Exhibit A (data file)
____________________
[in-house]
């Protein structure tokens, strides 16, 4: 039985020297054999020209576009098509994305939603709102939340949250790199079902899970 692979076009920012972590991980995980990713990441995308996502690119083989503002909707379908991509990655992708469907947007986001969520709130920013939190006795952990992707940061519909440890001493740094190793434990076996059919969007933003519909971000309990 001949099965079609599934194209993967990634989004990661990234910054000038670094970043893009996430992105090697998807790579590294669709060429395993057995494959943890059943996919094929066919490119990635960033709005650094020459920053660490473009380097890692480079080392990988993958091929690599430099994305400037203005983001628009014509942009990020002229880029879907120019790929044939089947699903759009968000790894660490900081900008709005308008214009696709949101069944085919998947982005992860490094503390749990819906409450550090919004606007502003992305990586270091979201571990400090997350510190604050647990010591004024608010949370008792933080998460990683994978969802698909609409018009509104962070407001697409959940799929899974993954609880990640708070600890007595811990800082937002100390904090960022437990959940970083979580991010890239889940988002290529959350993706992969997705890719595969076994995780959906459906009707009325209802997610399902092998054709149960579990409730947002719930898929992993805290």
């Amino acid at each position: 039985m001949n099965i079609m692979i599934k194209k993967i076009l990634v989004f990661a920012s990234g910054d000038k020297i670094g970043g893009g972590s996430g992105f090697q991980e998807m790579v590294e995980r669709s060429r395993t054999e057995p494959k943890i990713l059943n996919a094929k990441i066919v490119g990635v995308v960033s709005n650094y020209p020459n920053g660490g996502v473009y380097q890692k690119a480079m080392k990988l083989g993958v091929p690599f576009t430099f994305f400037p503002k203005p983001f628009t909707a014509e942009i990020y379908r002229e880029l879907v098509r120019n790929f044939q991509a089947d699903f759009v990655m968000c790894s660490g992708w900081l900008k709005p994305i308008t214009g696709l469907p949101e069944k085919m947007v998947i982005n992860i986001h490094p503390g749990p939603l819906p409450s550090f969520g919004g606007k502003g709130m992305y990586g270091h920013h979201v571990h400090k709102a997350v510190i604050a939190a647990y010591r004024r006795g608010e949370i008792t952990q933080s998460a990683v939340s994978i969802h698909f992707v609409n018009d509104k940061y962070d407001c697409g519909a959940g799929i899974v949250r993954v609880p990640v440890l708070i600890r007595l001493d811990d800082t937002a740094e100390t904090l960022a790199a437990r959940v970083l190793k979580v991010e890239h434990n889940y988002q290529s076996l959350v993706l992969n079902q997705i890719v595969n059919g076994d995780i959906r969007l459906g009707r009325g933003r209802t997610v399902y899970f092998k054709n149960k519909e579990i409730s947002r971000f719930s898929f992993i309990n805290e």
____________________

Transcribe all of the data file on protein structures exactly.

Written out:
[in-house]
């Protein structure tokens, strides 16, 4: 039985020297054999020209576009098509994305939603709102939340949250790199079902899970 692979076009920012972590991980995980990713990441995308996502690119083989503002909707379908991509990655992708469907947007986001969520709130920013939190006795952990992707940061519909440890001493740094190793434990076996059919969007933003519909971000309990 001949099965079609599934194209993967990634989004990661990234910054000038670094970043893009996430992105090697998807790579590294669709060429395993057995494959943890059943996919094929066919490119990635960033709005650094020459920053660490473009380097890692480079080392990988993958091929690599430099994305400037203005983001628009014509942009990020002229880029879907120019790929044939089947699903759009968000790894660490900081900008709005308008214009696709949101069944085919998947982005992860490094503390749990819906409450550090919004606007502003992305990586270091979201571990400090997350510190604050647990010591004024608010949370008792933080998460990683994978969802698909609409018009509104962070407001697409959940799929899974993954609880990640708070600890007595811990800082937002100390904090960022437990959940970083979580991010890239889940988002290529959350993706992969997705890719595969076994995780959906459906009707009325209802997610399902092998054709149960579990409730947002719930898929992993805290």
């Amino acid at each position: 039985m001949n099965i079609m692979i599934k194209k993967i076009l990634v989004f990661a920012s990234g910054d000038k020297i670094g970043g893009g972590s996430g992105f090697q991980e998807m790579v590294e995980r669709s060429r395993t054999e057995p494959k943890i990713l059943n996919a094929k990441i066919v490119g990635v995308v960033s709005n650094y020209p020459n920053g660490g996502v473009y380097q890692k690119a480079m080392k990988l083989g993958v091929p690599f576009t430099f994305f400037p503002k203005p983001f628009t909707a014509e942009i990020y379908r002229e880029l879907v098509r120019n790929f044939q991509a089947d699903f759009v990655m968000c790894s660490g992708w900081l900008k709005p994305i308008t214009g696709l469907p949101e069944k085919m947007v998947i982005n992860i986001h490094p503390g749990p939603l819906p409450s550090f969520g919004g606007k502003g709130m992305y990586g270091h920013h979201v571990h400090k709102a997350v510190i604050a939190a647990y010591r004024r006795g608010e949370i008792t952990q933080s998460a990683v939340s994978i969802h698909f992707v609409n018009d509104k940061y962070d407001c697409g519909a959940g799929i899974v949250r993954v609880p990640v440890l708070i600890r007595l001493d811990d800082t937002a740094e100390t904090l960022a790199a437990r959940v970083l190793k979580v991010e890239h434990n889940y988002q290529s076996l959350v993706l992969n079902q997705i890719v595969n059919g076994d995780i959906r969007l459906g009707r009325g933003r209802t997610v399902y899970f092998k054709n149960k519909e579990i409730s947002r971000f719930s898929f992993i309990n805290e």